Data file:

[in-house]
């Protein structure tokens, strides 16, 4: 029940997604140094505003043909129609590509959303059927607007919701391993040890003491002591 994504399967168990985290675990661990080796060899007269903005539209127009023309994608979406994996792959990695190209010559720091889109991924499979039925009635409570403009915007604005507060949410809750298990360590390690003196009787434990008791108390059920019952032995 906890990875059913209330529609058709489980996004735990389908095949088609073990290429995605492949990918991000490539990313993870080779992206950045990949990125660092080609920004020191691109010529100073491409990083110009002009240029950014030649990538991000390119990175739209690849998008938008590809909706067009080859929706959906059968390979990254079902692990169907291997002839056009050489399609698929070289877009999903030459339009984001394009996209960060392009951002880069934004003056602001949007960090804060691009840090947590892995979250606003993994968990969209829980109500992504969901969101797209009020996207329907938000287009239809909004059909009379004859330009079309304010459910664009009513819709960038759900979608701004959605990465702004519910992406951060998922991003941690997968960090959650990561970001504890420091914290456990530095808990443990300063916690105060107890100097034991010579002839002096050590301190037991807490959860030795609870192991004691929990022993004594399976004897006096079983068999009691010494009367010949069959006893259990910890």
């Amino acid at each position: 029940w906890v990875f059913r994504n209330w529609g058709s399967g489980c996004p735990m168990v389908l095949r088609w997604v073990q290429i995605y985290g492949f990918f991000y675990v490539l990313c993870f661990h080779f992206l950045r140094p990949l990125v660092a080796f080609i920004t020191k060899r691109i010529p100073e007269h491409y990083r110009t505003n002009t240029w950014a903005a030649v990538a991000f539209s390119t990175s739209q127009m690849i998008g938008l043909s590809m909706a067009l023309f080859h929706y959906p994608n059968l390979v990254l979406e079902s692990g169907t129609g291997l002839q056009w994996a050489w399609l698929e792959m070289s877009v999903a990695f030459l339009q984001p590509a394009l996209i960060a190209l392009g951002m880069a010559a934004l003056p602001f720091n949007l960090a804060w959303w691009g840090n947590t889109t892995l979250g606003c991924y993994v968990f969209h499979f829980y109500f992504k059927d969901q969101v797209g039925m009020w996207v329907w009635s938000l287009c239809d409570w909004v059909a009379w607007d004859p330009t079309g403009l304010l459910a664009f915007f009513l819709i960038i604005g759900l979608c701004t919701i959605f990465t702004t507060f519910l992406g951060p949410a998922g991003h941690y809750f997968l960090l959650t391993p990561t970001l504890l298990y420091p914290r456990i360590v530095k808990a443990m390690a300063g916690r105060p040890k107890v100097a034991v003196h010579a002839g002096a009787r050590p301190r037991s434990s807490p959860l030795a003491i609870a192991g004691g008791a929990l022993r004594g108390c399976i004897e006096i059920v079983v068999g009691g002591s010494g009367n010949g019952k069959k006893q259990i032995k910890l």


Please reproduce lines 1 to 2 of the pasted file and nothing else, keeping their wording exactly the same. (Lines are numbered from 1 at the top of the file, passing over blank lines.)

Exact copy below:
[in-house]
């Protein structure tokens, strides 16, 4: 029940997604140094505003043909129609590509959303059927607007919701391993040890003491002591 994504399967168990985290675990661990080796060899007269903005539209127009023309994608979406994996792959990695190209010559720091889109991924499979039925009635409570403009915007604005507060949410809750298990360590390690003196009787434990008791108390059920019952032995 906890990875059913209330529609058709489980996004735990389908095949088609073990290429995605492949990918991000490539990313993870080779992206950045990949990125660092080609920004020191691109010529100073491409990083110009002009240029950014030649990538991000390119990175739209690849998008938008590809909706067009080859929706959906059968390979990254079902692990169907291997002839056009050489399609698929070289877009999903030459339009984001394009996209960060392009951002880069934004003056602001949007960090804060691009840090947590892995979250606003993994968990969209829980109500992504969901969101797209009020996207329907938000287009239809909004059909009379004859330009079309304010459910664009009513819709960038759900979608701004959605990465702004519910992406951060998922991003941690997968960090959650990561970001504890420091914290456990530095808990443990300063916690105060107890100097034991010579002839002096050590301190037991807490959860030795609870192991004691929990022993004594399976004897006096079983068999009691010494009367010949069959006893259990910890």